Reynolda’s founding director, Barbara Babcock Millhouse, has generously promised a gift of three works of art to Reynolda House Museum of American Art— Georgia O’Keeffe’s Cedar Tree with Lavender Hills and Romare Bearden’s Alto Composite and Moonlight Express. Reynolda House has committed to improving the way its collection reflects the community by diversifying its offerings through works created by women and artists of color. The museum is soliciting gifts and creating a designated fund for new acquisitions, recognizing that the collection could become a more accurate mirror of the nation’s past and a broader and deeper celebration of its diversity. This initiative honors the collecting legacy of Barbara Millhouse, which has been characterized by a high degree of selectivity and a bold embrace of diverse perspectives in American art.
O’Keeffe, one of the most significant artists of the 20th century, is renowned for her contribution to modern art. Cedar Tree with Lavender Hills, 1937, is one of the artist’s iconic New Mexico landscapes. In 1934, O’Keeffe began staying at Ghost Ranch, a dude ranch on the eastern edge of the Jimenez mountain range of New Mexico, buying a home there in 1940. The intensely colorful geological stratification of the cliffs provided endless fascination. She said New Mexico was “a painter’s country.” At Ghost Ranch, she turned to reds, pinks, and purples to paint hills and mountains, and pinks and yellows to accurately depict the stony cliffs visible from her house. This chalky palette is contrasted in the foreground by the desiccated cedar tree, which is more sharply defined, stretching to three edges of the canvas in marked counterpoint to its particolored surroundings.
Cedar Tree with Lavender Hills will be on view at the Museum July 23-Nov. 28 as part of the two-room gallery exhibition The O’Keeffe Circle: Artist as Gallerist and Collector. Cedar Tree with Lavender Hills will join the Museum’s 1922 drawing by the artist, Pool in the Woods, Lake George.
Millhouse has also promised the gift of two collages by the celebrated African American artist Romare Bearden. In Alto Composite, 1974, the artist conveyed his deep love for jazz and blues. Using highly saturated colored paper, Bearden created a stylized, Cubist-inspired saxophone player. Unlike other collages in his 1974 Of the Blues series, which are populated with multiple figures playing music and dancing, Alto Composite includes just one musician, monumentalized against a multi-hued background. The high contrast of colors creates a sense of energy and dynamism that reflects the music that inspired the artist.
Bearden’s Moonlight Express, 1978, demonstrates the way the artist, over and over again in his work, turned to a complex set of symbols. They included masks, large hands, trains, suns and moons, “conjur” or medicine women, music and musicians, and animals of all kinds. Moonlight Express features several of these motifs. At left, the artist’s iconic train carried African Americans from their native South to new lives in the North, and sometimes back south again. In a dark forest, white birds spread their wings, which glow in the light of a full moon. And, in the lower left, Bearden has included the figure of a woman. Her nudity and her presence in the forest mark her clearly as a conjur woman, a kind of voodoo priestess who lends a note of mystery to the scene.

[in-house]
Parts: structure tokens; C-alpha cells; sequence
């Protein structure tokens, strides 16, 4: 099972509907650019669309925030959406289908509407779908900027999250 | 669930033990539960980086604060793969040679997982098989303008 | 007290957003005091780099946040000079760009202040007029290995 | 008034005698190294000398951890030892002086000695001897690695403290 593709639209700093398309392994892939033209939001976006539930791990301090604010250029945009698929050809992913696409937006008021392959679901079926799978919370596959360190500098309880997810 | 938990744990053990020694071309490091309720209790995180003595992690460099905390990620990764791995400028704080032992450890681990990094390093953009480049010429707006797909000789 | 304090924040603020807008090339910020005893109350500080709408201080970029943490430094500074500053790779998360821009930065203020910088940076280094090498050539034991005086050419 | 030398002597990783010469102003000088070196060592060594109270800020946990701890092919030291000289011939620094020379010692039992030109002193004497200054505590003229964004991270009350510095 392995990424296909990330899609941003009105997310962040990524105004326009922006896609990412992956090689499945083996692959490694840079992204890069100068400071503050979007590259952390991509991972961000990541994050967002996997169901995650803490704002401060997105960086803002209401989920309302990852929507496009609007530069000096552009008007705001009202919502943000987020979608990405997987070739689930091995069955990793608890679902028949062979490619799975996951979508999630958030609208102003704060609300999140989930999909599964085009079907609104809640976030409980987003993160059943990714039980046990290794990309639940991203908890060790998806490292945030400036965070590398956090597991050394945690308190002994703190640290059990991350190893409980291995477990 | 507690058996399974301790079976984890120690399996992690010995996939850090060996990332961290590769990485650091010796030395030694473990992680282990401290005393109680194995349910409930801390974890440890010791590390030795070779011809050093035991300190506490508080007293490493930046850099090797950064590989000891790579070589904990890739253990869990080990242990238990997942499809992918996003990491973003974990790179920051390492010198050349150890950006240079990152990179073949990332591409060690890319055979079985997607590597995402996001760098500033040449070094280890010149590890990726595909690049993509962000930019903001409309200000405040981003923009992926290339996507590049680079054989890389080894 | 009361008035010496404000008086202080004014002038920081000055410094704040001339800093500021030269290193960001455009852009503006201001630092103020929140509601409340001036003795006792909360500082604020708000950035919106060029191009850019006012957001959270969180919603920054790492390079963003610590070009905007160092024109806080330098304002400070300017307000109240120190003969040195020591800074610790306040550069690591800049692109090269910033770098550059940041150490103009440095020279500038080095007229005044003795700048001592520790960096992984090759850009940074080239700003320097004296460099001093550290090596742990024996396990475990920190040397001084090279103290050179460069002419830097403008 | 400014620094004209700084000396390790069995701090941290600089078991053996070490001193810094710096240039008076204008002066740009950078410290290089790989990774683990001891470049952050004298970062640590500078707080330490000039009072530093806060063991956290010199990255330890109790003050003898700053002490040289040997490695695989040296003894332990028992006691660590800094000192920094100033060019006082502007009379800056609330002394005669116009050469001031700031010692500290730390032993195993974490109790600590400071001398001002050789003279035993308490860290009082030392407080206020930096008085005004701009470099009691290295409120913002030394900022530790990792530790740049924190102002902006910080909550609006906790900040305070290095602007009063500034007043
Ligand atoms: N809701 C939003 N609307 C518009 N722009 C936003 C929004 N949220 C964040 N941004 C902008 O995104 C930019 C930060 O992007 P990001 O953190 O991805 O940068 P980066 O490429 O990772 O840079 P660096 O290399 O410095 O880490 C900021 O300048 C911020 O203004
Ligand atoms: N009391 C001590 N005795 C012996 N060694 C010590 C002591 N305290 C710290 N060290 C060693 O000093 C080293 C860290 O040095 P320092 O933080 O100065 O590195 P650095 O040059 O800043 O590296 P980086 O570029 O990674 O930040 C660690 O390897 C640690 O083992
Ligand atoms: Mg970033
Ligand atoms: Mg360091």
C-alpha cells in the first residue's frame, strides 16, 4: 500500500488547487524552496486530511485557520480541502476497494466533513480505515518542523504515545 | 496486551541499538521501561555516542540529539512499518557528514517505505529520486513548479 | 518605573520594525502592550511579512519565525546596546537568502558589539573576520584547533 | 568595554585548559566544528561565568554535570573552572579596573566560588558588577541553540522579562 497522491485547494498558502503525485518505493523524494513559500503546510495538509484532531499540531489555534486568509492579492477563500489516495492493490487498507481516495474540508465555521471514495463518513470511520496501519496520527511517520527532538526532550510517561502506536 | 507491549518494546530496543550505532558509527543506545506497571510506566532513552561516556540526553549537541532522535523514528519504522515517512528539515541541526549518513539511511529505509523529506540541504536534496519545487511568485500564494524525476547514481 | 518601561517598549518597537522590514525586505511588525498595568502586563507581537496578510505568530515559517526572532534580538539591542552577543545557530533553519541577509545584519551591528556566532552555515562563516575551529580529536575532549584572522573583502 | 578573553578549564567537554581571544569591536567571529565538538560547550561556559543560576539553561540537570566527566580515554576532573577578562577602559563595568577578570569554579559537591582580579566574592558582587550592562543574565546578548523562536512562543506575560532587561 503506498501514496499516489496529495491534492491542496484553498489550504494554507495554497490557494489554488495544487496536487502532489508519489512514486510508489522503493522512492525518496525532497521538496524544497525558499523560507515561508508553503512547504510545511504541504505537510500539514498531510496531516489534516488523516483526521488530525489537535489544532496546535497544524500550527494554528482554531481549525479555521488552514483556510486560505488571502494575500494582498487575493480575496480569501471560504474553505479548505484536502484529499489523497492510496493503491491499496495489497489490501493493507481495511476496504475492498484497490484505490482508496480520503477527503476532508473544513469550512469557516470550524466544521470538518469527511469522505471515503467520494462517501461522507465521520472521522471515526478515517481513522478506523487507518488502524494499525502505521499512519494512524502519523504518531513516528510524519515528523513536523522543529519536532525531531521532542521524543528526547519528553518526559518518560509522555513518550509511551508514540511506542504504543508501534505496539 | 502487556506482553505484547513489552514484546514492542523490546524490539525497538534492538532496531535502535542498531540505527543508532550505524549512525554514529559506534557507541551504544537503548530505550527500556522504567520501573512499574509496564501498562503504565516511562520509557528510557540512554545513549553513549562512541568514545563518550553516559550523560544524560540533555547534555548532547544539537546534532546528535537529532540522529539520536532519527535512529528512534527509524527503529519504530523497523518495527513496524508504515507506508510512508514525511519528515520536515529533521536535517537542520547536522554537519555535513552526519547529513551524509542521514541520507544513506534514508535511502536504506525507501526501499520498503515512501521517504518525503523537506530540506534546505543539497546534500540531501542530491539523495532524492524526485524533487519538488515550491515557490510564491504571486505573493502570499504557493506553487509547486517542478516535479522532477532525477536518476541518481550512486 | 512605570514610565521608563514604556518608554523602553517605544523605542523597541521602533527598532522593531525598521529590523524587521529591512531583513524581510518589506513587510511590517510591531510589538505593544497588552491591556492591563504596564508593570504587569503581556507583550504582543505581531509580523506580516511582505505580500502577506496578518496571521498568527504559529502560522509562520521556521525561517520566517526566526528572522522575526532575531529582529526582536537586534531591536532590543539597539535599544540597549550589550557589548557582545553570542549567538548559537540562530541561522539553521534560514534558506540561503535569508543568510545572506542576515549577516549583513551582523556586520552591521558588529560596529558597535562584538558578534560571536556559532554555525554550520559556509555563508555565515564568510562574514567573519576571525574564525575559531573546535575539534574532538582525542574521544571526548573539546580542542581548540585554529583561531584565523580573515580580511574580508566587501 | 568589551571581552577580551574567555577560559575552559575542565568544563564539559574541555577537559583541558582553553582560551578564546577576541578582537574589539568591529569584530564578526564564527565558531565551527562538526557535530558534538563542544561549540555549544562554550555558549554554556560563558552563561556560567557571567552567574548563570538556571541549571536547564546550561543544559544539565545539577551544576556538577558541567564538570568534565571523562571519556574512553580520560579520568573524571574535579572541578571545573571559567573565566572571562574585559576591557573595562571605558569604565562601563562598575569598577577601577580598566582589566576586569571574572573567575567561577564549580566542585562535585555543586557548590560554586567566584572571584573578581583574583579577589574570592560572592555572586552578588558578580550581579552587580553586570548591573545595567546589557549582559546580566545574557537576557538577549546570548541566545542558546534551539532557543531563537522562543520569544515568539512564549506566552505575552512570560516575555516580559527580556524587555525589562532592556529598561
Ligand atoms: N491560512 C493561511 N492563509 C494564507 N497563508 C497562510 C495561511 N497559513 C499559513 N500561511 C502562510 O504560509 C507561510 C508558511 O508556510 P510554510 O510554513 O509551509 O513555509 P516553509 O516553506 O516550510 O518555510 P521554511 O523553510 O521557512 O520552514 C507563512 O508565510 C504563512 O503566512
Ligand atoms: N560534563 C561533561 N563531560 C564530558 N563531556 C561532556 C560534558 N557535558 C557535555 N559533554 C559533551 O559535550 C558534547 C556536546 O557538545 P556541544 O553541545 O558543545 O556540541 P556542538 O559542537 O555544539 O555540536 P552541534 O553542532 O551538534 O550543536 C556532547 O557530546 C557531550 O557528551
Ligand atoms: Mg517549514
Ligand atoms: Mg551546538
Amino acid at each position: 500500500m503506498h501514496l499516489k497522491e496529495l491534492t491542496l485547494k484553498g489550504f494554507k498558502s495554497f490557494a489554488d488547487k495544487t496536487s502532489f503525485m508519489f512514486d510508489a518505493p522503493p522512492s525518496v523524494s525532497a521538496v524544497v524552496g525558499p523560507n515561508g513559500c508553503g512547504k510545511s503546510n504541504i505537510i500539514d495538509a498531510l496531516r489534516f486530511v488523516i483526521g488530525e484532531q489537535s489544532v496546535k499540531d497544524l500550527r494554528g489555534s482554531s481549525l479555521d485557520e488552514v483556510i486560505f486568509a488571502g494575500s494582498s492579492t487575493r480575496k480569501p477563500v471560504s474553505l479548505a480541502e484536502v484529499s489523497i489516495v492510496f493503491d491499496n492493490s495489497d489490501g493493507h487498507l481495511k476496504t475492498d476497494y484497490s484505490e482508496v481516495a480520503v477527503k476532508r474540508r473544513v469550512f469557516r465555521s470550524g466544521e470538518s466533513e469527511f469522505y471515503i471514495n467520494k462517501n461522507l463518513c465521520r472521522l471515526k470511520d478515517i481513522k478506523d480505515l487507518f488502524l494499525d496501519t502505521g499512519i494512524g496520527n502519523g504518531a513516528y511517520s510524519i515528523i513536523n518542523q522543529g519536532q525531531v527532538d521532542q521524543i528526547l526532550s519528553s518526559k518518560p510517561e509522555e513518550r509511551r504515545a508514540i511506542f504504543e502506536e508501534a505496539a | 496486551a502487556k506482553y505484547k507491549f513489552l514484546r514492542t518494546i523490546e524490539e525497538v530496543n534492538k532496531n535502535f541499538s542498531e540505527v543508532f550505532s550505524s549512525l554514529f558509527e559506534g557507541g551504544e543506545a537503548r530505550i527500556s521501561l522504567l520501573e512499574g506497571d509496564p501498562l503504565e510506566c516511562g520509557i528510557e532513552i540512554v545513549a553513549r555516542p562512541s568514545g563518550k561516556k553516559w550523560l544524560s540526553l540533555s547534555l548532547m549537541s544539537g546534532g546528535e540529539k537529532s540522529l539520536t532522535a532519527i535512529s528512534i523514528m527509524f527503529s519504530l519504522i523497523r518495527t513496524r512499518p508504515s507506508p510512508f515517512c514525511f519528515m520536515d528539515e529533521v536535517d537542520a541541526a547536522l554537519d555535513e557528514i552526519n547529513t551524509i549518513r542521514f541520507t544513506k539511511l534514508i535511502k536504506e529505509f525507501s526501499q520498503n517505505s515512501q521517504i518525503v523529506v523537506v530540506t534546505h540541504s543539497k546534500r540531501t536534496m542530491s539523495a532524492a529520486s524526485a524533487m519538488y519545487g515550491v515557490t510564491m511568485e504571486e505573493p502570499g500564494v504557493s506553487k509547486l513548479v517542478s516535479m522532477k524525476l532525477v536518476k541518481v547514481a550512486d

Both collages by Bearden will be on view in the spring of 2022 in an exhibition exploring collage as a medium.
As the Museum’s founding president, Millhouse hopes to prompt other collectors and donors to make additional gifts to further the museum’s declared initiative to diversify its fine art collection. “When the staff voiced the desire to more fully reflect racial and gender diversity in the collection, I was pleased to offer three works that I have long lived with. Much of the most interesting art of the past few decades has been made by African American artists.”
About the painting by Georgia O’Keeffe, Millhouse recalled, “I purchased Cedar Tree with Lavender Hills in 1977. At that time, the dominant mode of art was gritty, urban, often political. Performance art and Photorealism were popular. You rarely if ever saw paintings in bright and cheerful colors such as those used by O’Keeffe in the 1930s. I wanted to see if a painting in those colors--so contrary to the times--could hold my interest, and I’ve lived with the painting ever since, rising each morning to its vibrancy on the wall of my bedroom.”
Millhouse met O’Keeffe following the purchase of Cedar Tree with Lavender Hills. Millhouse recalls, “Of course, it had been many decades since she created these works. As ever, she was direct, no nonsense, and amusing. When I showed her a slide of Cedar Tree with Lavender Hills, she looked across the table and asked, ‘How much did you pay for that?’”
Reynolda House will open from Feb. 19 onward. Check the museum website for guidelines and ticketing info.